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Best New Grills and Accessories to Upgrade Your BBQ This Summer

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The new Char-Broil Cruise grill features smart temperature controls.


Every year there’s a crop of new grills and tools to up the ante on your BBQ game. We see advancements in pellet burning, automatic temperature control, and wireless monitoring that make cooking your favorite meals easier, tastier, and more enjoyable.

And the accessories that go along with backyard barbecuing aren’t just getting smarter, they’re also continuously being refined and redesigned. Take a look at what we think are the best barbecue grills and tools on the market for spring 2022.

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1. Char-Broil Cruise Gas Grill

You can’t deny the convenience of grilling with gas, and Char-Broil’s Cruise might be the most convenient cooker of all. It’s the first gas grill to let you set and hold heat like an oven to maintain specific temps beyond the standard “low, medium, high.” And a max-heat mode zooms to 700 degrees for the perfect seared steak. But our favorite feature? The auto clean mode that cleans and shuts off the grill at the end of each grilling session. Convenient, right?

[$699; charbroil.com]

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Take grilling with pellets to the next level with the new Camp Chef Apex grill.
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2. Camp Chef Apex Pellet Grill

Pellet grills’ smoky versatility has won over many a grill master, but most won’t let you get a true flame-broiled fix. Enter the Camp Chef Apex. This unique hybrid combines the perfection of pellets with the blaze of gas, all in the same main chamber (easily switchable with a button). Add a gasketed lid, double-wall construction and internal lighting, and you’ll never go back to a one-dimensional grill.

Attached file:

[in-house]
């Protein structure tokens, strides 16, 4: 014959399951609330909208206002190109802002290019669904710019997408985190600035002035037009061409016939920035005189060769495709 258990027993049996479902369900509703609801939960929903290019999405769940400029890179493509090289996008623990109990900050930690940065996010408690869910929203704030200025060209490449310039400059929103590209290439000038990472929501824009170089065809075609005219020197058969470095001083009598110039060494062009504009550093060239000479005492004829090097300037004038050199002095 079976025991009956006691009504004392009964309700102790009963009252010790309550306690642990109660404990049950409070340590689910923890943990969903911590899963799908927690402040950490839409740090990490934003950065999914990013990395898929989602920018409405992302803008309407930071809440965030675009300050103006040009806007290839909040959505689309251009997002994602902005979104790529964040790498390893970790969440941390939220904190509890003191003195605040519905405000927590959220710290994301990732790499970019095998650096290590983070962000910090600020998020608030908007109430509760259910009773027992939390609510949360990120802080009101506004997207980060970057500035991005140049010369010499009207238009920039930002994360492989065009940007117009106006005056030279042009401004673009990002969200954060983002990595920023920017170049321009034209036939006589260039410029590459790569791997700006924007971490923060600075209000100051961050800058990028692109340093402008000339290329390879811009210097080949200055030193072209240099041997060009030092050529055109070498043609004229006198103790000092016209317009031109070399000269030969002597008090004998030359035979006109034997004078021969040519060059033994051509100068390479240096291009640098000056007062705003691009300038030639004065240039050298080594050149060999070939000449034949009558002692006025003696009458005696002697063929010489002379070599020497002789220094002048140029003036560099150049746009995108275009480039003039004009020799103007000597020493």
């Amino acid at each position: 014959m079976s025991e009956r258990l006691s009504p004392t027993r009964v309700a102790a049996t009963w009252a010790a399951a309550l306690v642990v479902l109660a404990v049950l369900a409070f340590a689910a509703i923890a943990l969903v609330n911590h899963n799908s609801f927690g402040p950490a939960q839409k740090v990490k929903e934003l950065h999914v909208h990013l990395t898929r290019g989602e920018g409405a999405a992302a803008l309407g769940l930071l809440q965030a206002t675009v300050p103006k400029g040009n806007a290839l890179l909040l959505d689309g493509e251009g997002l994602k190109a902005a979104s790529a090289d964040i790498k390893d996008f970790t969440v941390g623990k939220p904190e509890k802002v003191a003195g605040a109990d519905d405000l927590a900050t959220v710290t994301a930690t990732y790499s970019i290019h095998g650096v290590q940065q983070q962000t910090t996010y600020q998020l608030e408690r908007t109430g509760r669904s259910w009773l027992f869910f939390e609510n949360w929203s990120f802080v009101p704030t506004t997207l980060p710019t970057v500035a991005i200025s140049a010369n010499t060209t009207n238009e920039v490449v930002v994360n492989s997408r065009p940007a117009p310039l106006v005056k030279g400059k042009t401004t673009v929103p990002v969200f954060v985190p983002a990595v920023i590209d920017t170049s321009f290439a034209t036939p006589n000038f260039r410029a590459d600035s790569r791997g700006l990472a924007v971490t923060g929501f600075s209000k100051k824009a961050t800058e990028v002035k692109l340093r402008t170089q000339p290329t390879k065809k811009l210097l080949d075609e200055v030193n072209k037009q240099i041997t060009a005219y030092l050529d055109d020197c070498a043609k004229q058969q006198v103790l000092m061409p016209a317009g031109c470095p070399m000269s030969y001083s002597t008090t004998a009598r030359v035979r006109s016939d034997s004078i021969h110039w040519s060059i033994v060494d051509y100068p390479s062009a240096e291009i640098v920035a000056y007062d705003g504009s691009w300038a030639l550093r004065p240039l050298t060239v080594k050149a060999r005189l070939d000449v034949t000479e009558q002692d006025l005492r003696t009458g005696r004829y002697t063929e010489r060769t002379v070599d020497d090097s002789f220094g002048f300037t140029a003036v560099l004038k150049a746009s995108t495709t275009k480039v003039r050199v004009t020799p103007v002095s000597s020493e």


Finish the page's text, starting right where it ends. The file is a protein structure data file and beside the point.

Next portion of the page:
[Available June 1, from $1,599; campchef.com]

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Create charcoal-fueled culinary feats in your backyard with the Oklahoma Joe's Blackjack Kettle Grill.
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3. Oklahoma Joe Blackjack Kettle

Gas might be easy, but purists love charcoal, and Oklahoma Joe’s Blackjack Kettle is the Cadillac of charcoal grills. The superior build includes a porcelain-coated fire bowl and lid for increased durability, and an adjustable smokestack and air intake for top-notch temperature control. The 363 square inches of cooking space is big enough for a dozen burgers; and smart features like a hinged lid, a side table for food prep, and a towel bar for hanging tools increase usability.

[$329; oklahomajoes.com]

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Keep your backyard smoking sessions simple with the Pit Barrel Drum Smoker.
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4. Pit Barrel Classic 18.5″ Drum Cooker

Get serious enough about backyard culinary pursuits and you’ll find your way to barrel smoking, a simple system for cooking inside a chamber of 360-degree heat. Pit Barrel’s Classic Drum Cooker gives you everything you need to start smoking in an 18-gauge steel drum lined with porcelain. Layer the bottom of the drum with charcoal and wood chunks, then hang meat or veggies from the rack.

[From $400; pitbarrelcooker.com]

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Easily monitor your meats with the Weber Smart Connect Hub.
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5. Weber Connect Smart Grilling Hub